# Code not reached.
echo "END"


  1. install a handler for the HUP signal that will process an inline function.
  2. the script will then raise the HUP signal and the inline function will execute.
  3. since the inline function contains a terminator exit, the last line echo "END" will never execute


The goto trick is illustrated in the following scripts:

Remove Files In or Not in a List

Given the filesystem structure:

  +---+ list.txt     
  +---+ stuff
      +---- f1.txt
      +---- f2.jpg
      +---- f4.gif
      +---- f5.doc

and a file containing:


and would like to remove all the files in the stuff folder that are contained in the list file, then the following command ran from the top directory:

find stuff -type f -print0 | grep -zZ -f list.txt | xargs -0 rm


  • stuff is the directory containing the files,
  • -type f specifies that only files should be matched,
  • -print0 use a null byte as a terminator (in order to be compatible with files containing spaces),
  • -zZ makes grep treat all input as being terminated with null bytes,
  • -f list.txt will instruct grep to read the file list.txt line-by-line,
  • rm removes the files

will remove all the files in the stuff directory that match any entry line-by-line in list.txt.

Conversely, if all the files in stuff have to be removed that are not contained in the list file list.txt, simply add the -v option to grep in the filter chain.

Generate Random String (for Passwords, or Otherwise)

The following command will generate an alpha-numeric string from the real random number device that would be suitable to be used as a password:

egrep -m 10 -ao '[\x20-\x7E]{1}$' </dev/random | tr -d '\n' | wc -c


  • -m 10 matches $10$ printable characters (all ASCII characters starting from space 20 octal and up to tilde symbol 7E in octal) from /dev/urandom,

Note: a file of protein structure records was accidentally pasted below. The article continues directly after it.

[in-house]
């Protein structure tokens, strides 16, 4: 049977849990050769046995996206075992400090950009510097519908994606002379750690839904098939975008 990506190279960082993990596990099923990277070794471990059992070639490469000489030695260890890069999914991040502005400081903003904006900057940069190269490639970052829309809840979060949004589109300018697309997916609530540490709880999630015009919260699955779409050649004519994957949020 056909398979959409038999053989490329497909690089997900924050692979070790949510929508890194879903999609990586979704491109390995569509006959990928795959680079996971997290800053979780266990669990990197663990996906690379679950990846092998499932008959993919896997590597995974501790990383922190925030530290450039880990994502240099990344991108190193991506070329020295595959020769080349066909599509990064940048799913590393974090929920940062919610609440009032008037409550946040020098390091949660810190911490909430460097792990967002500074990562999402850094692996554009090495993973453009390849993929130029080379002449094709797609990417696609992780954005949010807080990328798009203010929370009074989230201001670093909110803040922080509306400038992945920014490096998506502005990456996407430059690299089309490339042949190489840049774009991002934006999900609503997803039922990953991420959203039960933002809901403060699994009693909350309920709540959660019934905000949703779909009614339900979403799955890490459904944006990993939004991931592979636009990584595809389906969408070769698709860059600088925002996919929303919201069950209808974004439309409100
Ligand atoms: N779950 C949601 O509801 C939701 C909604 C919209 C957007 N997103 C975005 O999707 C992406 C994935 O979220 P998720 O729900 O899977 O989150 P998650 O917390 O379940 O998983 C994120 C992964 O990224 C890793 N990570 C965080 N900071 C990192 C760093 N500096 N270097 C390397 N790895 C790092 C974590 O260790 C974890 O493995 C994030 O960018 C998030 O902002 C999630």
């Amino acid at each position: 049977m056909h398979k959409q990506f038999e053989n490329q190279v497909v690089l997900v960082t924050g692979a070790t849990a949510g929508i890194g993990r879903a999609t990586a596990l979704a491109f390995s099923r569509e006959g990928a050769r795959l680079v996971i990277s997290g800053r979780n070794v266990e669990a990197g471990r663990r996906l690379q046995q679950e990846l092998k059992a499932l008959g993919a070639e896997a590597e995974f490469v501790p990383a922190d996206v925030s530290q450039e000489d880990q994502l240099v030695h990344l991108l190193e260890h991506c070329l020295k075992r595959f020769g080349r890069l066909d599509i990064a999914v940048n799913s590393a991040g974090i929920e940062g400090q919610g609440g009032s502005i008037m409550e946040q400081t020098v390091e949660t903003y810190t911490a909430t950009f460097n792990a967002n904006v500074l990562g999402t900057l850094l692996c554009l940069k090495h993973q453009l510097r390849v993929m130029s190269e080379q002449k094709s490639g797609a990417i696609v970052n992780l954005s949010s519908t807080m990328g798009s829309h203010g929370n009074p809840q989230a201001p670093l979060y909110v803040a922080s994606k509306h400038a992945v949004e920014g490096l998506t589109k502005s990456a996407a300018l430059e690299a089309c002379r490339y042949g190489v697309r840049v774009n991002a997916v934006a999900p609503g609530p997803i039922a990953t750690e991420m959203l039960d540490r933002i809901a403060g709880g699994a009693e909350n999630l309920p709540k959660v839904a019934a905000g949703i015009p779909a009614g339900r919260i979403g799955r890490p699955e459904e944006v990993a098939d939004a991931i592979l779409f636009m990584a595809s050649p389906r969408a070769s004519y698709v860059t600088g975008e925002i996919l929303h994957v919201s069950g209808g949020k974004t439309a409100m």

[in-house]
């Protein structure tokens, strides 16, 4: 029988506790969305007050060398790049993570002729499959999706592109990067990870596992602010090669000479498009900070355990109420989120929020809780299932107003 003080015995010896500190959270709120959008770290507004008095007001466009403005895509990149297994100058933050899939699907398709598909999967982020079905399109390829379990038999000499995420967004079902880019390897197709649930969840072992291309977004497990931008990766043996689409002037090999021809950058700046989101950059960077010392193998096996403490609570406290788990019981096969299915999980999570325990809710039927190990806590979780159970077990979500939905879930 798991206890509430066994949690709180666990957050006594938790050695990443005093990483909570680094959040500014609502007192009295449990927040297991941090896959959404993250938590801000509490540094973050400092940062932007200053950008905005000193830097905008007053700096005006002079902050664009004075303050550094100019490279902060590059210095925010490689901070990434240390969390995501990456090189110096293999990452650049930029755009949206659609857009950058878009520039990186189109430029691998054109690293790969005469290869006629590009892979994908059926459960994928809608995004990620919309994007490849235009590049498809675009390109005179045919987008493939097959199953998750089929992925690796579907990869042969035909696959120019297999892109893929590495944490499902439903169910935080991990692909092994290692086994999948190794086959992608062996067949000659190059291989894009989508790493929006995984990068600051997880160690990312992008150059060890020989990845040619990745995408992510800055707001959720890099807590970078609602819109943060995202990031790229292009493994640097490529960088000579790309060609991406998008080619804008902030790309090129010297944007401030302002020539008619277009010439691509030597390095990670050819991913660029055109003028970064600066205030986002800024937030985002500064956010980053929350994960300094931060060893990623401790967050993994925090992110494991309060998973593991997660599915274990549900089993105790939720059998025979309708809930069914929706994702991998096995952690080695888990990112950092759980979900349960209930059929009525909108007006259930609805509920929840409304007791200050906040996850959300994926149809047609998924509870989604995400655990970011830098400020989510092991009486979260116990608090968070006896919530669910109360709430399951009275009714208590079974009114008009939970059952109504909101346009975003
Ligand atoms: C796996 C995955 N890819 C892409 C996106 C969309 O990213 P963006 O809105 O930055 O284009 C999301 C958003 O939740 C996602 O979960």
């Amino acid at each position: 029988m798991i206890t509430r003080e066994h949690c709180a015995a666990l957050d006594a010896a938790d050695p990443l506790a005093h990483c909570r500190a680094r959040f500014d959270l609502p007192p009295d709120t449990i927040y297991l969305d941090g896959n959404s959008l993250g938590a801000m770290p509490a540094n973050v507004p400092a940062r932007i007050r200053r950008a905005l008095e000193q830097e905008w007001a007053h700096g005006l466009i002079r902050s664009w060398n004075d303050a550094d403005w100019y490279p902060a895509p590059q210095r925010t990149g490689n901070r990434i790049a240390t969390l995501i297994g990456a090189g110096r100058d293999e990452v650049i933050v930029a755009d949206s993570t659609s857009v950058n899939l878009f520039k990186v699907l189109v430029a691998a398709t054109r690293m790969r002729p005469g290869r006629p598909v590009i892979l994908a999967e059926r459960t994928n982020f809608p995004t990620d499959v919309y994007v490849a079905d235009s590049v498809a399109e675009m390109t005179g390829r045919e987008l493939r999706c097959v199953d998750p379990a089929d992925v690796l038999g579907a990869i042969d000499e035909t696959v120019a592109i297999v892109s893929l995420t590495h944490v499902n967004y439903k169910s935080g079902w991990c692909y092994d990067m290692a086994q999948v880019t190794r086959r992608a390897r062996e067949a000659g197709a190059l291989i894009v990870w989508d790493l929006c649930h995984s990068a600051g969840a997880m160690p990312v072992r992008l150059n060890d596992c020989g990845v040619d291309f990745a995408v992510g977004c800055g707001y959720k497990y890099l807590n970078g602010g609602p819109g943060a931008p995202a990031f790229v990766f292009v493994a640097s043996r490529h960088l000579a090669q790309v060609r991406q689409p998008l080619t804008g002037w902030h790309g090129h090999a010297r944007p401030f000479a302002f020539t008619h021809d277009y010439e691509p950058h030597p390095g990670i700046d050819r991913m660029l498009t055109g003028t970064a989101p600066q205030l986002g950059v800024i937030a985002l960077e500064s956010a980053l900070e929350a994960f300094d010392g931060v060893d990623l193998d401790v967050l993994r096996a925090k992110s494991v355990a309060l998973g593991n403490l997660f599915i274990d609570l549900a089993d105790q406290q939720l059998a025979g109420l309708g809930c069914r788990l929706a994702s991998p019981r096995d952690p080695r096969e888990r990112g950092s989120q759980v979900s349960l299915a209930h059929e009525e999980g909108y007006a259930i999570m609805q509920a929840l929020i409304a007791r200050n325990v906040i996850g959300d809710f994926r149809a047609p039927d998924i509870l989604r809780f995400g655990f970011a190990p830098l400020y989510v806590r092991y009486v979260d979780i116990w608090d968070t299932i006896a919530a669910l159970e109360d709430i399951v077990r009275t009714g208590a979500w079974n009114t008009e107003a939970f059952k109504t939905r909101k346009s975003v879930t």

• -a instructs grep to treat even binary input as characters,
  • -o instructs grep to only print matches,
  • tr will be used to delete space characters, and
  • wc -c will count the characters for verification.

On OSX you can prevent the password to be echoed to the terminal by enqueueing the pbcopy command, ie:

egrep -m 20 -ao '[\x20-\x7E]{1}$' </dev/random | tr -d '\n' | pbcopy

which will then place the password in the clipboard.

Detach, Background and Re-Attach a Process

More than often, as a command runs on the command line, it becomes perceivable that the command will take a long while to terminate. In such cases, in case the connection is severed, the command will be terminated as well since it is attached to the terminal being used for the connection.

In such situations, the solution is to background the process, disown the process from the current terminal and, perhaps, re-attach the process using a terminal multiplexer such as tmux.

With a command running in the current terminal, the operations should be:

  1. press the key combination Ctrl+Z in order to suspend the process and return to the command line,
  2. issue bg to background the process,
  3. issue the disown command with the PID of the background command as a parameter, for instance disown 3142

At this point, the connection can be severed and the process will continue running in the background. However, there is no way of capturing the command output, if any. One solution is to use a terminal multiplexer to re-attach the command and then be able to receive output or send input:

  1. issue tmux to create a new session,
  2. in the new terminal opened by tmux, issue reptyr -s PID where PID is the process identifier of the command running in the backround

The command will now execute in the TMux session. Now, to background the entire tmux session with the process running, press the key-combination Ctrl+B to open up the tmux command line and type: :detach.

Later on, to check up on the command's progress, issue the command tmux attach.

Scramble a String

echo 'AGsg4SKKs74s62#' | sed 's/./&\n/g' | shuf | tr -d "\n"

Generate Random Numbers in Range using awk

awk -v min=X -v max=Y 'BEGIN{srand(); print int(min+rand()*(max-min+1))}'


  • X is the low number,
  • Y is the high number

fuss/sh.txt ยท Last modified: 2020/03/30 06:18 by office